Singer Stuart Staples’ clipped East Midlands baritone croon, draped in those alt-lounge arrangements in which it sounds so at home, casts him in the role of a Nottinghamshire Gainsbourg, spinning barroom tales of desire and loss as he works his way through a packet of Lamberts and a crate of IPA. Staples is interested in effects, not causes — in sore heads, sore throats, and sore bits, in the way lust and boredom distort and arrange reality, highlighting risk and danger as lewd protuberances from a brown, decaying canvas. We glimpse the first-person flâneur of these ballad-narratives piecemeal, as if through smoke — paunchy but charming; geeky but not bookish; absolutely ravenous for luxury. This is Baudelaire’s metaphysical dandy recast as a second-rate chest-wigged club singer of the pre-punk 70s. He traces a distinctive arc. Trist with androgynes; perv after strangers; quaff Cointreau; listen to John Barry; munch custard creams; mourn the ravages of time. In the right circumstances, there is no reason why this cannot all be achieved before closing time. For the Staplean dandy, these acts are no more than symbols of the rogue-ish superiority of his mind.
There are those who will argue that such chanson yarns are little more than legislated nostalgia, part and parcel of a narrow British tradition of wry indie classicists for whom Scott 4 and The Kinks Are The Village Green Preservation Society represent moments of Enlightenment, whose reverberations can still be heard in a quartet of 90s mini-classics: the postmodern satires of Modern Life Is Rubbish; the bedsit blues of If You’re Feeling Sinister; the Bacharach-baroque of A Short Album About Love; maybe most gloriously, the verdurous picaresque We Love Life. Perhaps this is not so much a tradition as a temperament, brought on by the gloom of the shadows cast by the 40s and the 60s, of the fall of the British Empire and the failure of post-war dreams of social democracy. It is often morose, and usually lovelorn; it has an essential folkiness, despite its big band affectations; it is decisively ironic: it enacts a revival while lamenting its secret uselessness. It offers us pop under a pall, a folklore wherein swinging becomes a function of sadness. Indeed, The Something Rain is a death jive slowed to a macabre wiggle, snakehipped shipping clerks frowning beneath red lights.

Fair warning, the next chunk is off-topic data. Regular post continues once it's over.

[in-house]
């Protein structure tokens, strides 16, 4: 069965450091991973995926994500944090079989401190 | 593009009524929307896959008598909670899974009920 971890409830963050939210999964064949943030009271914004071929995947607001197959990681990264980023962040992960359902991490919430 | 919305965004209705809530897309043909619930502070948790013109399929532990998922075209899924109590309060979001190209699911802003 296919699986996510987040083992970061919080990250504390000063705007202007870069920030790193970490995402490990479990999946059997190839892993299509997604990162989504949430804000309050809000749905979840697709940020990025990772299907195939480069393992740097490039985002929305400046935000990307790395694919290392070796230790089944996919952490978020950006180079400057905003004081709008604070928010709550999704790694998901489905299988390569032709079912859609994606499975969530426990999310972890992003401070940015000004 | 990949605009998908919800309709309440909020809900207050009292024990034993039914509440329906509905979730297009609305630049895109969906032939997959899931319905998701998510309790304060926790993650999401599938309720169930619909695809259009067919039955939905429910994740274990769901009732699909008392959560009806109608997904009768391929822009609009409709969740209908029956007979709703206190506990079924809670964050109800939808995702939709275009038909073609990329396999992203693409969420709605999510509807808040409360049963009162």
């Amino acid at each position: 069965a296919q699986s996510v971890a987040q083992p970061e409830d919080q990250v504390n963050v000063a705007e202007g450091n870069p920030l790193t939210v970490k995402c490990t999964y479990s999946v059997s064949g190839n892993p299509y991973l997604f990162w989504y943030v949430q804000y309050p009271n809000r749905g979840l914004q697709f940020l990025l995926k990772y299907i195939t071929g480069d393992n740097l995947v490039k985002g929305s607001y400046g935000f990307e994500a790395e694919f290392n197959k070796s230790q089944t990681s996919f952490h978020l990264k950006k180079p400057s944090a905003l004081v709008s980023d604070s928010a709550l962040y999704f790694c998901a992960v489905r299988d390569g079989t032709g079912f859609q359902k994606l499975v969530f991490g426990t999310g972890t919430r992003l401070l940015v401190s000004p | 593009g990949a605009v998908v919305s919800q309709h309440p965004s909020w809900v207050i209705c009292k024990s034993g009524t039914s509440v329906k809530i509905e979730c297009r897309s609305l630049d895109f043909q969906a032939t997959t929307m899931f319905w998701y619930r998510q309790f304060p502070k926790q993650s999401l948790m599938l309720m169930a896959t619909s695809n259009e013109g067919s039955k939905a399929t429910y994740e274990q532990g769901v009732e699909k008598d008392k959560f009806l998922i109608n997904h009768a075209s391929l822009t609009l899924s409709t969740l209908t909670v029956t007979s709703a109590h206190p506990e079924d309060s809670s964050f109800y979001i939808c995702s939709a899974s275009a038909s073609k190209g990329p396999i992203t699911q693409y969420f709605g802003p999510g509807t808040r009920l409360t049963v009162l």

There is a peculiar, miserable nationalism here, eccentric and wise — Will Oldham’s time telescope jarred some six thousand kilometers east, towards the hazy outline of a velours brut style. What could, in the UK, pass for a Village Green continuum, but could conceivably go by a number of different names in a number of different national contexts, is at heart an outsider patriotism. It is a patriotism that largely swerves sectarian clumsiness because it is rooted in an introspective register: here, an egotist’s fatalism counting against him; there, a hedonist’s solipsism losing sight of the exits. It deals in buried dreams and realized desires; actual pain; false hope. Despite the baggage, this is not spectral music, but pop itching at the rash of the nation. Like smoke, it clings to your clothes and your skin, clogs pores and throats. Its funereal funk can be hard to shake off; its catchiest hooks stain and discolor.